Contributions of some biological activities of honey bee venom

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Journal of Apicultural Research

Vol. 53 (4) pp. 441-451


September 2014
Article Title

Contributions of some biological activities of honey bee venom

Enas M Ali

Candida albicans is generally one of the most commonly isolated fungal pathogens from the human body. Bee venom (BV) is a natural substance, reported to have antimicrobial activity and to boost the immune system. This study aimed to evaluate the effect of bee venom as antimycotic agent, and to assess its antidimorphic effect in comparison with some antimycotic drugs, and also, the antitumour activity of BV was studied. It was revealed that BV was the most potent antimycotic agent, with minimum inhibitory concentration (MIC) of 40 μg ml-1 whereas, flucytosine was relatively weak with MIC of 320 μg ml-1. The tested antifungal drugs block dimorphism at a concentration significantly lower than their MIC values. An in vivo study using Swiss albino mice clearly indicated that in candidiasis induced mice, treated with BV, no fungal load was evident in kidney, liver or spleen tissues. Mammary carcinoma bearing mice treated with BV indicated that the tumour was suppressed in a dose dependent manner, and that the survival of mice treated with BV was prolonged as compared to the BV untreated controls. In conclusion, the results suggest that bee venom could be developed as a natural antimycotic drug. More attention should be paid to natural inhibitors of tumour growth such as BV and other venoms and screening their biological activities.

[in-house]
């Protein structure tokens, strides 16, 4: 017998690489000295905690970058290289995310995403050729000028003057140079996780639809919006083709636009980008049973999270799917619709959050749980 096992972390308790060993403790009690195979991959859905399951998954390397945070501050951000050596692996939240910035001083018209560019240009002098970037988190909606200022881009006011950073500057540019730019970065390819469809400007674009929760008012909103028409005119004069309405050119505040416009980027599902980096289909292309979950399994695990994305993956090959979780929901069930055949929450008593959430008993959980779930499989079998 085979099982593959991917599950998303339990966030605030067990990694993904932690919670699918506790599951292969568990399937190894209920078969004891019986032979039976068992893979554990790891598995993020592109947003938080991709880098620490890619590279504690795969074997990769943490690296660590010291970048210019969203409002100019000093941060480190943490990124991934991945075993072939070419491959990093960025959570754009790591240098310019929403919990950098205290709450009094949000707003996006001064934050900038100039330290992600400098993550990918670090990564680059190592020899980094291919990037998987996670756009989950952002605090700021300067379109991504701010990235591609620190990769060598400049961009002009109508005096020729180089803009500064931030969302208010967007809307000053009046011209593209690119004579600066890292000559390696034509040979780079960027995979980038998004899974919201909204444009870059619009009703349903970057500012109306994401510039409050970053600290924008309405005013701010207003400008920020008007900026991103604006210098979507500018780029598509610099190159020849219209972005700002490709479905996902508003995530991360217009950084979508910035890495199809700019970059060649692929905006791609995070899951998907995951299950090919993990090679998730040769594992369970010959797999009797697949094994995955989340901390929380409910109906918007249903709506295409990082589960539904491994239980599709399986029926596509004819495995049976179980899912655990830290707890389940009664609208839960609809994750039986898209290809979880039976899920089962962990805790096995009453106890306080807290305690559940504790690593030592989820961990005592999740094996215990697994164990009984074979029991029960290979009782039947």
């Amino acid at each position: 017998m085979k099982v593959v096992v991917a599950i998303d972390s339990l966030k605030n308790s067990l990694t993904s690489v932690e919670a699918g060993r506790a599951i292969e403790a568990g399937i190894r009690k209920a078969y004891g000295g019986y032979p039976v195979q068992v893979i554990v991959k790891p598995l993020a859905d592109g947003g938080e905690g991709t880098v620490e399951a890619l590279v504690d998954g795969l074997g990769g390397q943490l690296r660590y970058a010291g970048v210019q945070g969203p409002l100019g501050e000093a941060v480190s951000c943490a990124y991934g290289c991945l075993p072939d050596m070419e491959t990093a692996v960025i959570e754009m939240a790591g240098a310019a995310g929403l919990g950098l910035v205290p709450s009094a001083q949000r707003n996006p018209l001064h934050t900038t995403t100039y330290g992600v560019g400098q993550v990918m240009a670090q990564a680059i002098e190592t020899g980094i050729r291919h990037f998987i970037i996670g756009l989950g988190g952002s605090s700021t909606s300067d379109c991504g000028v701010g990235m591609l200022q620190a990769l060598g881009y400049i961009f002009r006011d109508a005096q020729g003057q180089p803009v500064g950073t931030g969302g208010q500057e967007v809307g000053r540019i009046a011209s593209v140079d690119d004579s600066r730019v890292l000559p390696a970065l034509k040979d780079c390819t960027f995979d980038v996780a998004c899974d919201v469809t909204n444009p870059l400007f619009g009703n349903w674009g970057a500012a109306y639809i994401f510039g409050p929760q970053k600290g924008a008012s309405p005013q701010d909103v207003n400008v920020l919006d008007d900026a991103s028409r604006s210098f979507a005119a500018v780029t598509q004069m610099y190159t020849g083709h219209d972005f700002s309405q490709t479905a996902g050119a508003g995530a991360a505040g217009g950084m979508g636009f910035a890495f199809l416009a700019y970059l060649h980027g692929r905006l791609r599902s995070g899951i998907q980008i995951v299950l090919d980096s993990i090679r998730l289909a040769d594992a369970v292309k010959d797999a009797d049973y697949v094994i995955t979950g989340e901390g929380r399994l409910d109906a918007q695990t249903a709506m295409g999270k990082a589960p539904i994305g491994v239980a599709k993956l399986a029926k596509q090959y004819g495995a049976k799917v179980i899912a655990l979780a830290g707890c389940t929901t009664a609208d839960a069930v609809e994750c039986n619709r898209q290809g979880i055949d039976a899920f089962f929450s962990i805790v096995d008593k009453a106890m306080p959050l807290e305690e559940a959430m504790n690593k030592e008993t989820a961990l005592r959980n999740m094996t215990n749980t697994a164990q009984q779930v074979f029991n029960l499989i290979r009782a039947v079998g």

honey bee venom, C. albicans, antimycotics, antidimorphic activity, antitumour, candidiasis
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